But you can’t be planning for an uninterrupted robbery of your material. What that basically means is that when the investors that come here, when they are planning in The Hague, Paris, Houston, or California before they come and make their investments, they put on the slide, usually, there is the map of the world. And these guys tell you the number of fields they are producing in Netherlands or in the North Sea, what they are  exploring in Sierra Leone, what they are doing in Angola etc. This typically is what they do and they are ranking the countries. They will say “But there is a lot of oil in Nigeria but we can’t get there.” That is money that we are losing. How do you quantify that? This is the kind of thing that this oil insecurity creates. That is money that would have come in. Chevron, the company I work for, has not drilled a single well in swamp and shallow off-shore in the last two years. The only well it tried to do off-shore was the one that had a rig blow-out, that is not vandalism though. But you would have expected that when they sorted that out, they would have drilled again. No, they are not drilling because there is so much uncertainty – PIB issue, the nation itself is not sound. There hasn’t been any company in the world, apart from China that has voted to come and invest in Nigeria. Even the big international majors, none is coming. Only the Chinese who have so much money and are looking for where to invest it have come in. Look at  how Total plc is leaving. Up to the last three months we were thinking that the majors are running away from swamp and onshore, but we are beginning to find out that even people who were drilling deep water are leaving, because of what we have created – this Diezani Alison-Madueke mentality. And it’s going to run us down before anything else. The companies drilling in deep water are leaving, the oil companies like Total are not drilling there anymore.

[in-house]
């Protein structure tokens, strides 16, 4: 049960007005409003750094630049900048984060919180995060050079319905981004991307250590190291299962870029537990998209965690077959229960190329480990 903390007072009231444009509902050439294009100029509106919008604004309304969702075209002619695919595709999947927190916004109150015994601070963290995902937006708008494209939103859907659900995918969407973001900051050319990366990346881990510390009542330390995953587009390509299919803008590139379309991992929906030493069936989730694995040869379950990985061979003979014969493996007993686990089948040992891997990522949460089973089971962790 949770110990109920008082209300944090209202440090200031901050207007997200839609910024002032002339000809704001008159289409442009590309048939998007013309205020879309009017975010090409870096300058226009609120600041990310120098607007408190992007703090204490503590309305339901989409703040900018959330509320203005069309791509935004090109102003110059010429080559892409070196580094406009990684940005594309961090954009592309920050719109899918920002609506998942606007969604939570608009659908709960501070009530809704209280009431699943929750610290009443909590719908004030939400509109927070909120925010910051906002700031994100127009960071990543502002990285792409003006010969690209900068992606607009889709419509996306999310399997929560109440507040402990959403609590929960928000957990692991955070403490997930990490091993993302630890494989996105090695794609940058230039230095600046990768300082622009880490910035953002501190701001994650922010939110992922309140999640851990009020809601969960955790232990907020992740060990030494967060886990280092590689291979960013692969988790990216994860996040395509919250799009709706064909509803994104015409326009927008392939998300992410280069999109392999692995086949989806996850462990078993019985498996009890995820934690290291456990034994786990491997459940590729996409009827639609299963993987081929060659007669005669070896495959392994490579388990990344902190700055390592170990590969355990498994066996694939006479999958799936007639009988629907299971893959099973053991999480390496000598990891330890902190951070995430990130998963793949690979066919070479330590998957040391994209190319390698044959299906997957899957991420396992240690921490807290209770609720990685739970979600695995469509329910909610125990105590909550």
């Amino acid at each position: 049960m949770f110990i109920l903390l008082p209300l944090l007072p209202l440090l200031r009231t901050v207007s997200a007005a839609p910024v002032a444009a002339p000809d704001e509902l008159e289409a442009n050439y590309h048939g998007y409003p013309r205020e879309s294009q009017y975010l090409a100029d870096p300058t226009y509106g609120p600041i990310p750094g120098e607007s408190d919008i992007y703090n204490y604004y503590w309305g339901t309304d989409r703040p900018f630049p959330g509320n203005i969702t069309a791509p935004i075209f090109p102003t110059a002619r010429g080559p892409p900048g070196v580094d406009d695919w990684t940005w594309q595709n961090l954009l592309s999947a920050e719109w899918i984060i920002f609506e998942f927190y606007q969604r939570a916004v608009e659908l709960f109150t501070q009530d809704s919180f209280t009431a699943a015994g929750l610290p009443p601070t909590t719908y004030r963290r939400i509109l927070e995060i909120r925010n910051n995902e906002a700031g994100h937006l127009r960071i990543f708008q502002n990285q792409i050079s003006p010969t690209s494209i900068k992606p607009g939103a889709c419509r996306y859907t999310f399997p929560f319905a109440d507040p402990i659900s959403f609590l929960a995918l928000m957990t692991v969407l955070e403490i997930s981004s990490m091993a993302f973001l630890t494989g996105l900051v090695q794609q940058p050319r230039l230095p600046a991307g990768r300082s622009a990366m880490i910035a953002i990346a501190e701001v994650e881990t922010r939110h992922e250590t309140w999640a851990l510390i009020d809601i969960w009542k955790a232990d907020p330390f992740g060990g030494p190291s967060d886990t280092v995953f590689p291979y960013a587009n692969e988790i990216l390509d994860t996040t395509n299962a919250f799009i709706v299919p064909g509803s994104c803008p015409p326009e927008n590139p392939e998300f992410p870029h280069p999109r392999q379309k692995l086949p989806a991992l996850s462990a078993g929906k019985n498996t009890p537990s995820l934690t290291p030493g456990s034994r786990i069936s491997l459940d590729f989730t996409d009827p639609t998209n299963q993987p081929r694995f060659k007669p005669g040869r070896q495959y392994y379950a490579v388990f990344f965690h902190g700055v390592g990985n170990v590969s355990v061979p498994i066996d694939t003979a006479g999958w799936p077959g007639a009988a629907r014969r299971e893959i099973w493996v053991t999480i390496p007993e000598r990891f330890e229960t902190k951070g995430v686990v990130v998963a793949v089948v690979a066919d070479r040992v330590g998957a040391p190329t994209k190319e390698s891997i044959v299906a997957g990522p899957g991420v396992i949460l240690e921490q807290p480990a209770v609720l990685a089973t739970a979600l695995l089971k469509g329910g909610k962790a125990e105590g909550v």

There was a time government hired private companies to safeguard our coastal areas as well as provide security for the oil companies.